# Hypergeometric Random Variables ```Hypergeometric Random
Variables
Sampling without replacement
• When sampling with replacement, each trial
remains independent. For example,…
• If balls are replaced, P(red ball on 2nd draw) =
P(red ball on 2nd draw | first ball was red).
• If balls not replaced, then given the first ball is red,
there is less chance of a red ball on the 2nd draw.
Though for a large population of balls,
the effect may be minimal.
n trials, y red balls
• Suppose there are r red balls, and N – r other balls.
• Consider Y, the number of red balls in n selections,
where now the trials may be dependent.
(for sampling without replacement, when sample
size is significant relative to the population)
• The probability y of the n selected balls are red is
p( y ) 
r
y
N r
n y
N
n
CC
C
Hypergeometric R. V.
• A random variable has a hypergeometric
distribution with parameters N, n, and r
if its probability function is given by
p( y ) 
r
y
N r
n y
N
n
CC
C
where 0 &lt; y &lt; min( n, r ).
Hypergeometric mean, variance
• If Y is a hypergeometric random variable with
parameter p the expected value and variance for Y
are given by
nr
n r  N  r  N  n 
E (Y ) 
and V (Y ) 



N
N  N  N  1 
( Proof not as easy as previous distributions
and is not given at this time. )
Sounds like…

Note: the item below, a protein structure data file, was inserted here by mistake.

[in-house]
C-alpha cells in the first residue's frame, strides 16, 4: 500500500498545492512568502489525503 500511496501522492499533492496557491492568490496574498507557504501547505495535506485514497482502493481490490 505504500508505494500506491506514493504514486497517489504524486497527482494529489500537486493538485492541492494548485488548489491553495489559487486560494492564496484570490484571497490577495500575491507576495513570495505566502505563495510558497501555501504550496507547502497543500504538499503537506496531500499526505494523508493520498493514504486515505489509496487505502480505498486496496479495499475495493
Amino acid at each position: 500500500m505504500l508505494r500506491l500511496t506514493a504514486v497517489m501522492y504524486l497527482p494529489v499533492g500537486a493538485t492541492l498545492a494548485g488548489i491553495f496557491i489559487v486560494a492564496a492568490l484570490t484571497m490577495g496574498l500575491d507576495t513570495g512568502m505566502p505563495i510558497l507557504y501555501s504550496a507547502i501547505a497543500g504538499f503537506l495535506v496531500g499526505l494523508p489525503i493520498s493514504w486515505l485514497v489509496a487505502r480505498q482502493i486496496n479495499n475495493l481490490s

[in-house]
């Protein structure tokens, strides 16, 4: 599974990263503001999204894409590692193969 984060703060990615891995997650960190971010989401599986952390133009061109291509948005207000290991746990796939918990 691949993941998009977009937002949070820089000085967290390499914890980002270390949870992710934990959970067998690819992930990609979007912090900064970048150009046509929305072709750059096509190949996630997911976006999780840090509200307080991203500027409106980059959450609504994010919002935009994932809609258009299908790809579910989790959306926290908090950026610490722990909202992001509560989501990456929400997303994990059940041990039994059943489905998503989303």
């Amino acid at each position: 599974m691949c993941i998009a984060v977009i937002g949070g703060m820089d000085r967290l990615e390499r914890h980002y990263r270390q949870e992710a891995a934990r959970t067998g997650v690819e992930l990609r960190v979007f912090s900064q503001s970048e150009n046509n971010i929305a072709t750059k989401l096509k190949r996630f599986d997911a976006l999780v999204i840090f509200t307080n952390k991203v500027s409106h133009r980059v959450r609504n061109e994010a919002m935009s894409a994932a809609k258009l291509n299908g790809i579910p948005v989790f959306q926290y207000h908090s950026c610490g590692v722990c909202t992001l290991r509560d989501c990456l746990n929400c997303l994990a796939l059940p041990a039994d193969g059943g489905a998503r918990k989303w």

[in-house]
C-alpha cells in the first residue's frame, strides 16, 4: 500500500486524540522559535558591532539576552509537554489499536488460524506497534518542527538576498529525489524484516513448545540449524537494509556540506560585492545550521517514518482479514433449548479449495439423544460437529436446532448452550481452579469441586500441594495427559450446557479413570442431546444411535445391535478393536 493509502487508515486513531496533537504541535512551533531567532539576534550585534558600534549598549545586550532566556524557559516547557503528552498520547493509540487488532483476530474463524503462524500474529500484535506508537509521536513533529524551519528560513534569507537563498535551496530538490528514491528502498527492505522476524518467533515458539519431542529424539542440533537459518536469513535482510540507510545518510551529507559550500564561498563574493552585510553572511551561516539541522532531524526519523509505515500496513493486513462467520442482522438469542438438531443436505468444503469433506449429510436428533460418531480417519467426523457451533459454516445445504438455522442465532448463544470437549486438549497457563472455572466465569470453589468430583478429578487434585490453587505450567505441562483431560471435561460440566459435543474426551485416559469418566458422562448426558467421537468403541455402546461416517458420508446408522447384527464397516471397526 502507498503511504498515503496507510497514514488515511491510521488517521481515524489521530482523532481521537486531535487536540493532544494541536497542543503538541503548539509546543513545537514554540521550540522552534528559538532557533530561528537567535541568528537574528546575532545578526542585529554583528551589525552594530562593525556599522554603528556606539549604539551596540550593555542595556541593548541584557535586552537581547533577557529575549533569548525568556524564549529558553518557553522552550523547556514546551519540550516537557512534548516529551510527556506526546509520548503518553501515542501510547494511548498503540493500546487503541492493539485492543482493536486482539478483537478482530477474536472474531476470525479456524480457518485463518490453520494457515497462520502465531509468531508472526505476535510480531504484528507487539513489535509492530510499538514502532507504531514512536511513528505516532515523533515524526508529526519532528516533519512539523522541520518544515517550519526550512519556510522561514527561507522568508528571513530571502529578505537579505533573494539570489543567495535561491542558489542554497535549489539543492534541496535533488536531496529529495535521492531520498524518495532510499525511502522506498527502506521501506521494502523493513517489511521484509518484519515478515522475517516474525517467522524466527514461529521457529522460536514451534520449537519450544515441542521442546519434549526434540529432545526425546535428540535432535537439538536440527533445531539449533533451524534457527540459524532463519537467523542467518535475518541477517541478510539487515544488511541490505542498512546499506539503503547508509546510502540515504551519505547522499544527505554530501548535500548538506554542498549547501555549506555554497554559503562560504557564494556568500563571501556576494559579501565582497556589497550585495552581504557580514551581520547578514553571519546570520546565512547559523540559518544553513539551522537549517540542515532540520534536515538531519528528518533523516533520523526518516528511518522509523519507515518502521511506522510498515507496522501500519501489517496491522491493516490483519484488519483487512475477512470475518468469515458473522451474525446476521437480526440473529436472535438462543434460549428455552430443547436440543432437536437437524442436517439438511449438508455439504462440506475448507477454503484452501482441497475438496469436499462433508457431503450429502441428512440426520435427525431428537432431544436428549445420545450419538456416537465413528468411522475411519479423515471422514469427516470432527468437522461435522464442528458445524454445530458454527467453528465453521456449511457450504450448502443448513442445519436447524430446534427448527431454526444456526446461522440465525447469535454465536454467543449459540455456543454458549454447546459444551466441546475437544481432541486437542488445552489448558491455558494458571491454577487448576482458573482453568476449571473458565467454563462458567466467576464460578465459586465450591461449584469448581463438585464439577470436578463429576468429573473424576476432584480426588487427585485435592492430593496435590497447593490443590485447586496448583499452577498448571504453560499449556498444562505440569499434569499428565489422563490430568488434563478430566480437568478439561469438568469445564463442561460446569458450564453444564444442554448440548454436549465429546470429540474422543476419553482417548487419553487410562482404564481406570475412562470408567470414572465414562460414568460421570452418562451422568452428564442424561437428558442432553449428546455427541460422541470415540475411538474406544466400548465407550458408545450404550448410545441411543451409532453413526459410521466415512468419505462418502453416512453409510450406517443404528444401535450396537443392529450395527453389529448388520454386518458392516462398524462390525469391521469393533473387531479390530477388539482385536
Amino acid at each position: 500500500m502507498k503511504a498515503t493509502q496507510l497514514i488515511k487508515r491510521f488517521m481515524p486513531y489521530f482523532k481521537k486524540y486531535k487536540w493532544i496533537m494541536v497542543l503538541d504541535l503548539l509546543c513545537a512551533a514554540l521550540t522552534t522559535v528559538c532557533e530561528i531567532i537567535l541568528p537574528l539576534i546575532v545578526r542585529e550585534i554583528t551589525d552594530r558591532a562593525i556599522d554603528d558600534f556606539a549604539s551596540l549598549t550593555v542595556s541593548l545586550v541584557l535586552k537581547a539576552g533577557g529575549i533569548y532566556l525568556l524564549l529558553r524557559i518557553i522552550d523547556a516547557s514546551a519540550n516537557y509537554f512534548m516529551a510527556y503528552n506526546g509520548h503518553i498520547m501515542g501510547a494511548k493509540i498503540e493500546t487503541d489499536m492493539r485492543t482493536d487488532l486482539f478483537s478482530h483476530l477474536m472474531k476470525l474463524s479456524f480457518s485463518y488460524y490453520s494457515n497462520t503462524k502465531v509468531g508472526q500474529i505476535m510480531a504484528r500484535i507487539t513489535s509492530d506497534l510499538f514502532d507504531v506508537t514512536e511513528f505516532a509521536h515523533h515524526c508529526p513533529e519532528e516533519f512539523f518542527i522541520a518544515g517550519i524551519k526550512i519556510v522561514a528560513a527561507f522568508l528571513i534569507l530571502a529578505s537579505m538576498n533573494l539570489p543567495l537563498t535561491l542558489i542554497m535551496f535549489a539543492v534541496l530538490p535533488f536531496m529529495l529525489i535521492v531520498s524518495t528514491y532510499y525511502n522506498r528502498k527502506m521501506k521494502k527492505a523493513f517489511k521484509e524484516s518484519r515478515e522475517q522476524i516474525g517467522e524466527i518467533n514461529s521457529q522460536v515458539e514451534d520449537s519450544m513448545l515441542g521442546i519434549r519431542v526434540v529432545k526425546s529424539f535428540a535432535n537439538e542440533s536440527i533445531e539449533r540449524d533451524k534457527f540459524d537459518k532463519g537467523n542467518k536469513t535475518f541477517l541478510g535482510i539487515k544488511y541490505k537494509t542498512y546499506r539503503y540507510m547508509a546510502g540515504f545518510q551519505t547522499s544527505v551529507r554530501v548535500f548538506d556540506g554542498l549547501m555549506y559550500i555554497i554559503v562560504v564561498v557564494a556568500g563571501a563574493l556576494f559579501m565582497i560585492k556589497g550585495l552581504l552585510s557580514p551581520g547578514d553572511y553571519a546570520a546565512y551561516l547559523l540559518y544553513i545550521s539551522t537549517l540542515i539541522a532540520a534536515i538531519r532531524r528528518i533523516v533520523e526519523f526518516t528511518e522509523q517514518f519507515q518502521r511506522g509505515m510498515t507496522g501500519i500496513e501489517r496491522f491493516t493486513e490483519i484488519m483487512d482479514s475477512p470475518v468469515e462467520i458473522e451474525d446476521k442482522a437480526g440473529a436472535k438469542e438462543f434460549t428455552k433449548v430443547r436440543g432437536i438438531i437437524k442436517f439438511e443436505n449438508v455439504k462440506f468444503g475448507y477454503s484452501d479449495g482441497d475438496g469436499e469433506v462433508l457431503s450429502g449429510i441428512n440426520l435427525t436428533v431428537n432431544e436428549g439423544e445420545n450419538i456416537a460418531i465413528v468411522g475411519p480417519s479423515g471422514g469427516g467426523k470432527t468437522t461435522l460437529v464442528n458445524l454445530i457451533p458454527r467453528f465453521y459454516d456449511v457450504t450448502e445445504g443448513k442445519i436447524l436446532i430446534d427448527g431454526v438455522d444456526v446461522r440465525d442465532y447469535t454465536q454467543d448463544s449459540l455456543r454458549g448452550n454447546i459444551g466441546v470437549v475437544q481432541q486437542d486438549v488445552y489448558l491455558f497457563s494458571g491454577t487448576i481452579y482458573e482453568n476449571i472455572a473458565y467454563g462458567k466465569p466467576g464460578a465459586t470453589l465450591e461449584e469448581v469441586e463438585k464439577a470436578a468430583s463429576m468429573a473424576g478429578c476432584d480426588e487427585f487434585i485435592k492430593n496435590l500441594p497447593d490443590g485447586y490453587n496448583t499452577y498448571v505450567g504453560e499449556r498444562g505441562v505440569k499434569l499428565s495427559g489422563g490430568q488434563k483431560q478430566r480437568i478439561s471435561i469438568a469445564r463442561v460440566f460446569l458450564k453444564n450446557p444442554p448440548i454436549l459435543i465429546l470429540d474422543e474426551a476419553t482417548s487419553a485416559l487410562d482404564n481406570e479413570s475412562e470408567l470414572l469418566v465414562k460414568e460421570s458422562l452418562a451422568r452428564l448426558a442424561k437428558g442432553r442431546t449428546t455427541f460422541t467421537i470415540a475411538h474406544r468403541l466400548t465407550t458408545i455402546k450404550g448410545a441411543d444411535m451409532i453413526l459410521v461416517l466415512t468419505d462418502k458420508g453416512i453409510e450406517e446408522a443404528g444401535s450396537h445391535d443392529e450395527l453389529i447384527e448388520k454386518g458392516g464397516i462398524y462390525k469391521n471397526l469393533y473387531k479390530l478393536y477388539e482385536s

• If we let p = r/N and q = 1- p = (N - r)/N, then the
hypergeometric measures
nr
E (Y ) 
= np and
N
n r  N  r  N  n 
 N n
V (Y )  

  npq 

N  N  N  1 
N

1


Look quite similar to the expressions for the
binomial distribution, E(Y) = np and V(Y) = npq.
Rule of Thumb
• For cases when n / N &lt; 0.05, it may be reasonable
to approximate the hypergeometric probabilities
using a binomial distribution.
• Suppose each hour, 1000 bottles are filled by a
machine and on average 10% are “underfilled”.
• Each hour 20 of the bottles are randomly selected.
Find probability at least 3 of the 20 are underfilled.
• Since 20/1000 = 0.02, perhaps we could use the
binomial distribution to approximate the answer.
Easy binomial probability?
• Let p = 0.10, the “success of underfilling”
• P( at least 3 underfilled ) =
• 1 – P( 0, 1, or 2 underfilled)
= 1 – [ P(Y = 0) + P(Y = 1) + P(Y = 2)]
• Approximately equal to
1 – binomialcdf(20, 0.10, 2) = 0.32307
how close is this to actual hypergeometric?
A hypergeometric probability
• P( at least 3 underfilled ) =
• 1 – P( 0, 1, or 2 underfilled)
= 1 – [ P(Y = 0) + P(Y = 1) + P(Y = 2)]
100 900
0
20
1000
20
C C
1
C
100 900
1
19
1000
20
C C

C
100 900
2
18
1000
20
C C

C
 0.3228
As compared to 0.32307 using a binomial approx.
The Binomial Approximation
The hypergeometric
distribution
…and a very similar
binomial distribution
As population increases
• Let N get large as n and p=r/N remain constant,
and we would see that
lim
N 
r
y
N r
n y
N
n
C C
C
C p q
n
y
y
n y
Hypergeometric probabilities converge to the
binomial probabilities, as the events become
“almost independent”.
Proof ?
```